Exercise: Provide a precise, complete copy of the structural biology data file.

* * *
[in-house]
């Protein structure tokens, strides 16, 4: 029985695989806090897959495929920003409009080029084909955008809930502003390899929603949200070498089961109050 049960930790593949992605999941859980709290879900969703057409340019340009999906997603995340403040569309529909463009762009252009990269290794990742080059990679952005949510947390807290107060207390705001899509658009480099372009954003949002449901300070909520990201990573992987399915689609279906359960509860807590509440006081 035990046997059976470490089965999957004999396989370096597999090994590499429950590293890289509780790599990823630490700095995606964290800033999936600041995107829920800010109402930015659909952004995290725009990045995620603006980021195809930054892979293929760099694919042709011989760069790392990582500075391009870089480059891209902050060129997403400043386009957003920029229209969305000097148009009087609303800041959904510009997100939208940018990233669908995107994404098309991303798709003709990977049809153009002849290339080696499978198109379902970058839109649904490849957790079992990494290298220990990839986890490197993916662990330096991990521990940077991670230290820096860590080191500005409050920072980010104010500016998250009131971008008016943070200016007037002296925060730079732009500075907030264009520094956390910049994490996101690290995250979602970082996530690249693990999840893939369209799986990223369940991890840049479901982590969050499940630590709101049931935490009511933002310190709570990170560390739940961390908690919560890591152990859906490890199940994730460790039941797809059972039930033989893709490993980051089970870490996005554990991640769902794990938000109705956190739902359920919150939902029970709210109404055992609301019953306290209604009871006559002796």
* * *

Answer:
[in-house]
């Protein structure tokens, strides 16, 4: 029985695989806090897959495929920003409009080029084909955008809930502003390899929603949200070498089961109050 049960930790593949992605999941859980709290879900969703057409340019340009999906997603995340403040569309529909463009762009252009990269290794990742080059990679952005949510947390807290107060207390705001899509658009480099372009954003949002449901300070909520990201990573992987399915689609279906359960509860807590509440006081 035990046997059976470490089965999957004999396989370096597999090994590499429950590293890289509780790599990823630490700095995606964290800033999936600041995107829920800010109402930015659909952004995290725009990045995620603006980021195809930054892979293929760099694919042709011989760069790392990582500075391009870089480059891209902050060129997403400043386009957003920029229209969305000097148009009087609303800041959904510009997100939208940018990233669908995107994404098309991303798709003709990977049809153009002849290339080696499978198109379902970058839109649904490849957790079992990494290298220990990839986890490197993916662990330096991990521990940077991670230290820096860590080191500005409050920072980010104010500016998250009131971008008016943070200016007037002296925060730079732009500075907030264009520094956390910049994490996101690290995250979602970082996530690249693990999840893939369209799986990223369940991890840049479901982590969050499940630590709101049931935490009511933002310190709570990170560390739940961390908690919560890591152990859906490890199940994730460790039941797809059972039930033989893709490993980051089970870490996005554990991640769902794990938000109705956190739902359920919150939902029970709210109404055992609301019953306290209604009871006559002796």